Astronomy on Tap

NC Astronomer members continue to enjoy the beer  and 'blather' at the Ol' Republic Brewery. The beer selection at the Brewery is quite comprehensive, they seem to enjoy naming beers after astronomical topics and the environment is designed for in depth conversations on deeply philisophical questions. 

Image result for astronomy on tap

Each month we choose several current topics in Astronomy and share our ignorance.

Ol' Republic is on winter schedule and closed on Mondays until further notice.

 Astronomy on Tap will meet on

The third Tuesday of the month at 5pm


Come and join the conversation at

Ol' Republic Brewery below SPD in Nevada City!


Secretary/Treasurer - Paul Bacon


Our Mission is:

'Bringing' Astronomy to the Public'

a BIG Thank You

to all our members who join and make our programs possible!

As we usher in a New Year please help keep our wonderful little club financially healthy!

I will be collecting membership contributions

($20/year for member or family)

at our Monthly Meetings,

If you can't make the meeting, send your check to:

          NC Astronomers, %Paul Bacon,                    
10572 Oak St., Grass Valley, CA 95945


This article is distributed by NASA Night Sky Network

The Night Sky Network program supports astronomy clubs across the USA dedicated to astronomy outreach. Visit to find local clubs, events, and more!

Spot the Young Stars of the Hyades and Pleiades

David Prosper

Orion is the last of a trio of striking star patterns to rise during the late fall and early winter months, preceded by the diminutive Pleiades and larger Hyades in Taurus. All three are easily spotted rising in the east in early January evenings, and are textbook examples of stars in different stages of development.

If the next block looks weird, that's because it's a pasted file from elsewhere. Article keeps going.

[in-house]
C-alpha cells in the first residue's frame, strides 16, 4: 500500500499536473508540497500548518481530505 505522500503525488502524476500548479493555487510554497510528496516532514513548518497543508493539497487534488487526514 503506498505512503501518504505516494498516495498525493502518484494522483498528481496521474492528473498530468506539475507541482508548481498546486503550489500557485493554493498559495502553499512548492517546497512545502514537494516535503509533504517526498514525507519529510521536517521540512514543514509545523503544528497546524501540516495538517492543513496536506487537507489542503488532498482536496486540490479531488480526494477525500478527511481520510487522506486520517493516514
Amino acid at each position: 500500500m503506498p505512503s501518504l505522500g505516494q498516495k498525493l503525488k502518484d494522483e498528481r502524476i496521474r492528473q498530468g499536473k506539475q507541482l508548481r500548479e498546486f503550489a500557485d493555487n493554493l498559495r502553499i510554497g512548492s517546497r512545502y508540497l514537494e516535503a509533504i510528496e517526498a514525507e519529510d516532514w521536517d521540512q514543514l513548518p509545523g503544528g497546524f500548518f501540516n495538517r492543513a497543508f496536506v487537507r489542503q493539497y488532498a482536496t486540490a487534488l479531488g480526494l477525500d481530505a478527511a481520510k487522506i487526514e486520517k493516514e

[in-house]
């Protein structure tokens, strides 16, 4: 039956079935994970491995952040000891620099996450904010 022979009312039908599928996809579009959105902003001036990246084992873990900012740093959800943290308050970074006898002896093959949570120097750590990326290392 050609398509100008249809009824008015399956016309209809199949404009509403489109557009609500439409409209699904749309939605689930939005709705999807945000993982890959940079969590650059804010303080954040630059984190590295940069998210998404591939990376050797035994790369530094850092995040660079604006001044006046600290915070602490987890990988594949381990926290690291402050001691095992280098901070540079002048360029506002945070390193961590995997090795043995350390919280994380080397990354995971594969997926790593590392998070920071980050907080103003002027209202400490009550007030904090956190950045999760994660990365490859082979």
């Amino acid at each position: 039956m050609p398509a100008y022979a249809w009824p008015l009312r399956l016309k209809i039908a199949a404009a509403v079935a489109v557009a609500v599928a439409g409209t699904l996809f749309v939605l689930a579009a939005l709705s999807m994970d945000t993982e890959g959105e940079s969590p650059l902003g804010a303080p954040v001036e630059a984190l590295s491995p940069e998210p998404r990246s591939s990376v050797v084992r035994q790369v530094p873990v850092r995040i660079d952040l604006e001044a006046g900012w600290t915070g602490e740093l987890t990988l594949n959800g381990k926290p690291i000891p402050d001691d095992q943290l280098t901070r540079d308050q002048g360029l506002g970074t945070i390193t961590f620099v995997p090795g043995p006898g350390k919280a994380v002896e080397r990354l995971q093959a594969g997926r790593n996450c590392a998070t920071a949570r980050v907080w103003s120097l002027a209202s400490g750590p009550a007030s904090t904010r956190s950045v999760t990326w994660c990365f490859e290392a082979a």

As discussed in last month’s Notes, the famous Orion Nebula (M42), found in Orion’s “Sword,” is a celestial nursery full of newly-born “baby stars” and still-incubating “protostars,” surrounded by the gas from which they were born. Next to Orion we find the Hyades, in Taurus, with their distinctive “V’ shape. The Hyades are young but mature stars, hundreds of millions of years old and widely dispersed. Imagine them as “young adult” stars venturing out from their hometown into their new galactic apartments. Bright orange Aldebaran stands out in this group, but is not actually a member; it just happens to be in between us and the Hyades. Traveling from Orion to the Hyades we then find the small, almost dipper-shaped Pleiades star cluster (M45). These are “teenage stars,” younger than the Hyades, but older than the newborn stars of the Orion Nebula. These bright young stars are still relatively close together, but have dispersed their birth cocoon of stellar gas, like teenagers venturing around the neighborhood with friends and wearing their own clothes, but still remaining close to home - for now. Astronomers have studied this trio in great detail in order to learn more about stellar evolution.